Artificial Sunlight, Solar Simulator

With all the bad press the sun has been getting lately, one often overlooks its physical and psychological benefits. We flock to the sun when time and weather permit—and this behavior proves to be based, in part, on instinct. Niels Ryberg Finsen, the Nobel Prize laureate in Physiology or Medicine in 1903, discovered the medical benefits of the sun through his desire to receive more sunlight—“…I suffered from anemia and tiredness, and since I lived in a house facing the north, I began to believe that I might be helped if I received more sun”1—and his
observations on how nature interacts with it. Coined from Helios, the Greek god of the sun, and tracing back to Hippocrates, Heliotherapy was not a new concept at the time of Finsen; however, Finsen pioneered artificial medical treatments in heliotherapy.2 Establishing the Finsen Institute in Copenhagen in 1896, Finsen used chemical rays in specific areas (the Finsen Lamp) to most notably treat lupus vulgaris (of which he won the Nobel for) “due to a bactericidal as well as a general stimulating effect on the tissues.”1 Also known as light therapy or phototherapy,
heliotherapy today is employed in similar fashion in dermatology to treat skin problems such as psoriasis, vitiligo, and cutaneous T-cell lymphoma, among others.3 In psychology, heliotherapy proves to be a treatment option for Seasonal Affective Disorder (SAD) as exposure to natural sunlight dwindles during fall and winter. According to Mayo Clinic, “light therapy is thought to affect brain chemicals linked to mood, easing SAD symptoms.”4 Therapy is achieved through the presence of a light therapy box—or a source of artificial light which imitates natural sunlight.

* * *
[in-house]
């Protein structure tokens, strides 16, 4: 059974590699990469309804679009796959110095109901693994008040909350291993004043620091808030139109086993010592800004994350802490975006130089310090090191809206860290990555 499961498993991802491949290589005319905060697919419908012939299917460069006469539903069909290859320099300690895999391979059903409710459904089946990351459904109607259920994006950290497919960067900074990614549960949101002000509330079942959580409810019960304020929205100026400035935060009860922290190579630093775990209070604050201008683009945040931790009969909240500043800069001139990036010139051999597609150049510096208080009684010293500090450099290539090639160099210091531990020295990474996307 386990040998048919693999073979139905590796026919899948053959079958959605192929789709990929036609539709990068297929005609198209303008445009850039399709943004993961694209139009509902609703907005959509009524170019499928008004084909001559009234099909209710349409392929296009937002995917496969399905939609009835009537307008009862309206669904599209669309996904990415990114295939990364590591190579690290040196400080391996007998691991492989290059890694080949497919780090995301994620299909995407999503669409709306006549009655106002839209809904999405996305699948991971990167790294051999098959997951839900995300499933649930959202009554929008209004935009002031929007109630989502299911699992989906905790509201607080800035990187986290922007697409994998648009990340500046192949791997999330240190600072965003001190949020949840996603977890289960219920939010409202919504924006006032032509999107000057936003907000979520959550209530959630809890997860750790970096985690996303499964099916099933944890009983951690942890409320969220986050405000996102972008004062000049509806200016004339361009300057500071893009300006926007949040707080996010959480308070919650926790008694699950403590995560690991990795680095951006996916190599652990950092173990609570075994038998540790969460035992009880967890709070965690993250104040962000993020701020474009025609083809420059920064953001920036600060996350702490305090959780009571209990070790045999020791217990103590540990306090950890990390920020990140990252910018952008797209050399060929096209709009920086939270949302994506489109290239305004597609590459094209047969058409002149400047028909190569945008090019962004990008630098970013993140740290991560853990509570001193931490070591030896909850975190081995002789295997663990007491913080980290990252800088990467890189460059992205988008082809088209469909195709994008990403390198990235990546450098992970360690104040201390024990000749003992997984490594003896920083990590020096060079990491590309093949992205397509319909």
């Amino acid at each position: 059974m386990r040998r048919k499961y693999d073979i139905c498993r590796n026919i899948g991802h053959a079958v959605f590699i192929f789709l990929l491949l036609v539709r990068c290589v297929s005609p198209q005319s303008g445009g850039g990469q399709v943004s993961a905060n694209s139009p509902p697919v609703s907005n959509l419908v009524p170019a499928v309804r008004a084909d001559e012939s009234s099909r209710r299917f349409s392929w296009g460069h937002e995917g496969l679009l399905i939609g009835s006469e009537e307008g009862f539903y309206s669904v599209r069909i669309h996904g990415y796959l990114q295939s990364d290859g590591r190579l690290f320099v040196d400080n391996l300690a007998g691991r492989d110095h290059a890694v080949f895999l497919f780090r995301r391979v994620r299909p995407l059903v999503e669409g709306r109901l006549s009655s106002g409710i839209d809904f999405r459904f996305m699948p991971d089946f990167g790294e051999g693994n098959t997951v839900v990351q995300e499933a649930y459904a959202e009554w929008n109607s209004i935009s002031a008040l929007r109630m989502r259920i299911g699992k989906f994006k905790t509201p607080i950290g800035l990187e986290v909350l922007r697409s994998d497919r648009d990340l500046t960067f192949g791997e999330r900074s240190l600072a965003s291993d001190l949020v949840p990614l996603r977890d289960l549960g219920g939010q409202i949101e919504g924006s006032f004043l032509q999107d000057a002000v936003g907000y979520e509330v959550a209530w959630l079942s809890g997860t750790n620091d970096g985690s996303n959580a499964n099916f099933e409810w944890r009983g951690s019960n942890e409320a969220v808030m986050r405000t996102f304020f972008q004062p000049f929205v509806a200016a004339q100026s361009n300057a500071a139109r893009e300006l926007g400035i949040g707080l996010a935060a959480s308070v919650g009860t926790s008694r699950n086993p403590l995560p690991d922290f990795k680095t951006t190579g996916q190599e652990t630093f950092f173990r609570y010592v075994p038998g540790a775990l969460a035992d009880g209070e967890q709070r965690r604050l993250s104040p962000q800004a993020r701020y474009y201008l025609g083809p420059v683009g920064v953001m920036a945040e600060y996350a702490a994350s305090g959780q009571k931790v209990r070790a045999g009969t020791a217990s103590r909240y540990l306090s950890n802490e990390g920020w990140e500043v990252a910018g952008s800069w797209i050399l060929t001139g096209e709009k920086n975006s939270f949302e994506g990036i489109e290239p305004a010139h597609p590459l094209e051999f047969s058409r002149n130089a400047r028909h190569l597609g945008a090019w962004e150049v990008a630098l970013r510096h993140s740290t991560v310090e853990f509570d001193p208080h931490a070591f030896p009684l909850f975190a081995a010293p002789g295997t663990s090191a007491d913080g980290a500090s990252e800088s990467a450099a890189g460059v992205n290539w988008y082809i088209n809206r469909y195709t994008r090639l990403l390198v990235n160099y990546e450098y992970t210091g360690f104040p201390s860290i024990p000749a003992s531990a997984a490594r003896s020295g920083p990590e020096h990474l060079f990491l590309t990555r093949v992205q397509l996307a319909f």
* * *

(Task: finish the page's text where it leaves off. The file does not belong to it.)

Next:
Sources:
1. “Niels Ryberg Finsen – Biographical.” Nobel Prizes and Laureates. Web. 23 Aug. 2013.
<http://www.nobelprize.org/nobel_prizes/medicine/laureates/1903/fi nsen-bio.html>.
2. “Science Museum. Brought to Life: Exploring the History of Medicine.” Heliotherapy. Web. 23 Aug. 2013.
<http://www.sciencemuseum.org.uk/broughttolife/techniques/heliotherapy.aspx&gt;.
3. “Phototherapy.” University of Conneticut Health Center: Department of Dermatology. Web. 23 Aug. 2013.
<http://dermatology.uchc.edu/patientcare/phototherapy.html&gt;.
4. Staff, Mayo Clinic. Mayo Clinic. “Light Therapy: Defi nition.” Mayo Foundation for Medical Education and Research, 20 Mar. 2013.
Web. 23 Aug. 2013. <http://www.mayoclinic.com/health/light-therapy/MY00195&gt;.

Photo: http://www.coolthings.com/wp-content/uploads/2013/01/philipswakeup1.jpgImage

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